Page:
Tamás Jenei and Zoltán Magos compiled a five-course dinner for us which suits the milieu of the building and the apartment, and the capriccio atmosphere, their hallmark of choice. They never cease to provide the same atmosphere that is achieved so clumsily, if at all, in a nearby, much bigger place which is devised to be more elegant, more cosmopolitan.

The horse d’euvres is duck rilettes with freshly made toast, red onion jam made with red wine and thyme, and zucchini stuffed with feta and pine nut. Nothing complicated, nothing to be taken aback by, the dish is characterized by the accentuation of natural flavors, which is nicely complemented by Merfelszék’s blaufränkisch rosé.

Essence of common pheasant soup comes next served with sherry, a little of which could be felt in the soup itself, too, making it more piquant. Though winter’s far away (or so we hope), but the flavors serve as a prelude to it, not provocatively or intrusively but in a friendly way, as if taking us by the hand to lead us on the path to the upcoming course.

The next course is wild piglet lasagne with chocolate pasta and light tomato sauce seasoned with a little cinnamon. This is not complex, either, the two chefs stressed the simple flavors, and the chocolate is more like a visual element than an instrument of defining the character of the dish. Not that it would need to. Bock Merlot is the wine that suits the flavors of tomato and boar meat.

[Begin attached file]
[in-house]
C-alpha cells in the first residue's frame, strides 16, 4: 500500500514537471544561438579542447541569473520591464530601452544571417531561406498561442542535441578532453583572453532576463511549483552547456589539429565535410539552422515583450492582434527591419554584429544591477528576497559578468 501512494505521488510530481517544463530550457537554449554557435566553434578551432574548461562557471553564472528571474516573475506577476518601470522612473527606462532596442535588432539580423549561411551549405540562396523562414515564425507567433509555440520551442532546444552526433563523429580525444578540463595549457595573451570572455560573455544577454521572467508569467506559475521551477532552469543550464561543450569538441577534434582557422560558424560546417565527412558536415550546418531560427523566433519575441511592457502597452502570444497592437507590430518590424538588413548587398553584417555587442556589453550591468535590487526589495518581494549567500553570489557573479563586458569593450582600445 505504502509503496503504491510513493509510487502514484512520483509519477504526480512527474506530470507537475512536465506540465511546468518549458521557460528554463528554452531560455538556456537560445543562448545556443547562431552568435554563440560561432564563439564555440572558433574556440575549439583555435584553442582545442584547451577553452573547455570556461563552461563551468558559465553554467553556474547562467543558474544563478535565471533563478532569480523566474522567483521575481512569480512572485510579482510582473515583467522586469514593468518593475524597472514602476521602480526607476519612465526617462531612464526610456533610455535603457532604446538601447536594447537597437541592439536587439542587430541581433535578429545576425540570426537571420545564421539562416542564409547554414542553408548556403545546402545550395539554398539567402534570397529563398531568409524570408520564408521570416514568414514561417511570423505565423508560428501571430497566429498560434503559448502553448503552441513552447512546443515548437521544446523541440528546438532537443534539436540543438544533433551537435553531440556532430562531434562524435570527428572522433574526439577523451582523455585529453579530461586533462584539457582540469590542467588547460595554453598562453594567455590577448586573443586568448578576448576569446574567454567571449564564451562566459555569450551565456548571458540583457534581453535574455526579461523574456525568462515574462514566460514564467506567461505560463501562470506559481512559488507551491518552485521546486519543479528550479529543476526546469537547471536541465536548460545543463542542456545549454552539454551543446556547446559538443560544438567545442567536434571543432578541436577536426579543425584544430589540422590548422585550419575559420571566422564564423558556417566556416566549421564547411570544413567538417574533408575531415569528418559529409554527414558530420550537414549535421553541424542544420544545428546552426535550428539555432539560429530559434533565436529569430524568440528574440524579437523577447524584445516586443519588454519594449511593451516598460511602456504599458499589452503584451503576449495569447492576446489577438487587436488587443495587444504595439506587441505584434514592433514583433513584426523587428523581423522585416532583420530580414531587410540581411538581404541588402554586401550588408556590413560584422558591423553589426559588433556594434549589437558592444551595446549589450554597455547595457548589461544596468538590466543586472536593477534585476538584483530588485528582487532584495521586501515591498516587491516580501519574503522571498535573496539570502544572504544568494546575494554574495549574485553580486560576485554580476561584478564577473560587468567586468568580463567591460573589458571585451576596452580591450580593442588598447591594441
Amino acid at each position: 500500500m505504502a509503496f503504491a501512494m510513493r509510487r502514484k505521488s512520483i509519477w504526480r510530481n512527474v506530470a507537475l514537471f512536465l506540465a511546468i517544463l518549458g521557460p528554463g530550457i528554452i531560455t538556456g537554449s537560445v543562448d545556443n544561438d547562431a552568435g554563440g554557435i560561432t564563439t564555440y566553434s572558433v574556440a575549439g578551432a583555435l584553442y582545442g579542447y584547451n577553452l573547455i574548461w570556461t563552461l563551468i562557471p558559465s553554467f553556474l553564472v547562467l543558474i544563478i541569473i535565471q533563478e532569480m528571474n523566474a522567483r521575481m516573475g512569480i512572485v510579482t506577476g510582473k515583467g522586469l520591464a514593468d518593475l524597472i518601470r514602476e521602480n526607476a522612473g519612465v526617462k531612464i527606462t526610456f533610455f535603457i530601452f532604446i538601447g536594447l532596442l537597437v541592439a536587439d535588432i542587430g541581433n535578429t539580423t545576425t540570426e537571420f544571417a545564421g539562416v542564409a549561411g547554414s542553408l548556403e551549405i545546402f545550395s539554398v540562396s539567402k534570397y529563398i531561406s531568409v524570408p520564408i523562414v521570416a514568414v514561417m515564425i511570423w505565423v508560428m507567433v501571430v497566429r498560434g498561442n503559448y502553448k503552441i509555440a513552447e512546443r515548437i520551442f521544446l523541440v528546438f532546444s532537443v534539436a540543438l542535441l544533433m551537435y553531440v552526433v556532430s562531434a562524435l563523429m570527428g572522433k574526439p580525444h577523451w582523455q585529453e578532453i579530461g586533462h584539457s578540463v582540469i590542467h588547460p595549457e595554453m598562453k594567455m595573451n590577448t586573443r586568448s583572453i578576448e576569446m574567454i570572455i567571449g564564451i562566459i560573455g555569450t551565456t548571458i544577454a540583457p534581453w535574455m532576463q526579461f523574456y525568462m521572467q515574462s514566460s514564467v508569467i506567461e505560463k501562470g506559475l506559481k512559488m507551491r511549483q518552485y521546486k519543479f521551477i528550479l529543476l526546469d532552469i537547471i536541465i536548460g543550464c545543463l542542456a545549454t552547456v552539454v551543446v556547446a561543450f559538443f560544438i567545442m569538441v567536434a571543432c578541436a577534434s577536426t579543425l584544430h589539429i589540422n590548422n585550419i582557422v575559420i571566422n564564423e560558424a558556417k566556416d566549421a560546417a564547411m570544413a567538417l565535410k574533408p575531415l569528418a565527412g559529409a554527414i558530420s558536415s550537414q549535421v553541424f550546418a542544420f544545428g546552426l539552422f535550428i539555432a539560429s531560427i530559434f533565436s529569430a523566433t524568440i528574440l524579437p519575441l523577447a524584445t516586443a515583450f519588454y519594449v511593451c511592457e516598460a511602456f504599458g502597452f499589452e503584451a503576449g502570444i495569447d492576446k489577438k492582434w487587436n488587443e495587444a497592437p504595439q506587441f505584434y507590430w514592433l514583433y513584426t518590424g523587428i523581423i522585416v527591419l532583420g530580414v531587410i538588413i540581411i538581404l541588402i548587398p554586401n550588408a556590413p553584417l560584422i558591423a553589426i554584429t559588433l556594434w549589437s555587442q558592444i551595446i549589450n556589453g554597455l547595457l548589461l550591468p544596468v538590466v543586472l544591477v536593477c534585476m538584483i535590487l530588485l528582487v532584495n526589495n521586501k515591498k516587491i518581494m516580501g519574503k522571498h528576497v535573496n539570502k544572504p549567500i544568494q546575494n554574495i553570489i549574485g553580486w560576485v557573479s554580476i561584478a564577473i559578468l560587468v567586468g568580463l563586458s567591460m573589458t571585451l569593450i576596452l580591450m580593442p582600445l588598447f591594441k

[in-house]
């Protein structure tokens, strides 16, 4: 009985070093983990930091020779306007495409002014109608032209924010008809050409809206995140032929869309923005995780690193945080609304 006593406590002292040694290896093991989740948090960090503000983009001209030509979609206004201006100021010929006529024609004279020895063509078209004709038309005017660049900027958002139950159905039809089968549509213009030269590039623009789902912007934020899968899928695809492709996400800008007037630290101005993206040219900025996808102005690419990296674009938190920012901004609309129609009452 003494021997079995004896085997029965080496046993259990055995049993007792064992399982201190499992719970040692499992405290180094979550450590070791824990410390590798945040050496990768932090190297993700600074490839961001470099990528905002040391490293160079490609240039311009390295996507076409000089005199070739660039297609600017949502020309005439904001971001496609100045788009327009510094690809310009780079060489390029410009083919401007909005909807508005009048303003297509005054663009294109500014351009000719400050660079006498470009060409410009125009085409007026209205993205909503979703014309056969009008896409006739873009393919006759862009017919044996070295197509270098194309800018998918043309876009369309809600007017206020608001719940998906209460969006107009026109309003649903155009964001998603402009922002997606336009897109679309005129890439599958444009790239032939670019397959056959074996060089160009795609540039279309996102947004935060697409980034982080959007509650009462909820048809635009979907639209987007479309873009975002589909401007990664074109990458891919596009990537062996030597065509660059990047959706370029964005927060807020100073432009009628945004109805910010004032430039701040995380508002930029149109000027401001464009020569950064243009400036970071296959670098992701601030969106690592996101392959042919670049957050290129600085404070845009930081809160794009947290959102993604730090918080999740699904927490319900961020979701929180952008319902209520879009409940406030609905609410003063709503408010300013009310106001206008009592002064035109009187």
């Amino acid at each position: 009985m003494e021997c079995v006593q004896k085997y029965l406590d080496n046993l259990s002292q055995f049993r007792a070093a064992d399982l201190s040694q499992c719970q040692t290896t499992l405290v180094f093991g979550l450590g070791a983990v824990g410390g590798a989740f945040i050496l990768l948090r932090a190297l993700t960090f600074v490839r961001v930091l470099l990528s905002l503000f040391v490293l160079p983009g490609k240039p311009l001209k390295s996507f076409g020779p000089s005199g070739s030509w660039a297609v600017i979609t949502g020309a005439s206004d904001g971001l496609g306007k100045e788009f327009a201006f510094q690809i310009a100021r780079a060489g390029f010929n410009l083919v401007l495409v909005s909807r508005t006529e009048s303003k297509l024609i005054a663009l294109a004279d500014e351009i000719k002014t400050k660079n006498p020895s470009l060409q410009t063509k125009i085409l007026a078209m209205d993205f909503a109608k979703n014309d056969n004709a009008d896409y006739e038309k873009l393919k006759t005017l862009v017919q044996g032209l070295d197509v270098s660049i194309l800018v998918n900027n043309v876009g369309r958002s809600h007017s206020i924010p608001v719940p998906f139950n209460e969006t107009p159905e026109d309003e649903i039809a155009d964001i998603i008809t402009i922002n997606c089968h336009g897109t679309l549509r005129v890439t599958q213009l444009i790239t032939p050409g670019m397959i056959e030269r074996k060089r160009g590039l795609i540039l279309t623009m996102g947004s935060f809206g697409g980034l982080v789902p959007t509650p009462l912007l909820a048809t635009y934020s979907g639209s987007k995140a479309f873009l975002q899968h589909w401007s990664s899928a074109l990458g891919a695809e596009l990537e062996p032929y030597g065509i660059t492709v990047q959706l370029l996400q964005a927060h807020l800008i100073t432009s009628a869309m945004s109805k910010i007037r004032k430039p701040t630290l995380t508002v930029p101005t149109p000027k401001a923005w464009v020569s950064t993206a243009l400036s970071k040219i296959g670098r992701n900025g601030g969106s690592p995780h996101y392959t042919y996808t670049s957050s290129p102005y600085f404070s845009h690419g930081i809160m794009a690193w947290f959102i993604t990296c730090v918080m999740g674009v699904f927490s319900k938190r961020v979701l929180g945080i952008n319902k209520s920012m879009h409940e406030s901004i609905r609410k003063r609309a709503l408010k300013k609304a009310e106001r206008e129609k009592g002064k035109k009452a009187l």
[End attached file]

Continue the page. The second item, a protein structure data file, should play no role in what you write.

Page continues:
The apex of the dinner, or should I say its solo to be more in line with the cappricio feeling, is the sous vide breast of common pheasant seasoned with sage, and the sous vide saddle of venison with thyme, served with polenta pudding, caramelized chestnut and pear, and some butter sauce prepared with red wine. These flavors also summon the upcoming winter, though with all its warmness, the concealed emotions behind the ruthless truth. Again, without any complications. The accompanying wine is the 2008 unsifted Merfelsz Doppio, a commendable choice indeed.

The dessert is, above all, a light finishing but at least nothing that lies heavy on your stomach: slow baked, flourless cheese cake with Tokaji-must gel, served with the 2008 Kövérszőlő by the Nobilis Winery. It’s elegant, European, and likely that Sinatra himself would’ve appriciated it, too.

It might be apparent by now that Capriccio is a place where elegance, easiness, and innovation reaches such standards that works so perfectly in the better side of the world. They are open to these kind of things there. Let us be open, too, because if you visit Carpaccio, you’ll leave with such experiences that are probably otherwise exclusive to much more expensive places, where the environment is impersonal, and you don’t feel at home. Here, however, you can feel that New York has come for you to show what makes it one of the most colorful cities in the world.


1122 Budapest, Városmajor Street 48/b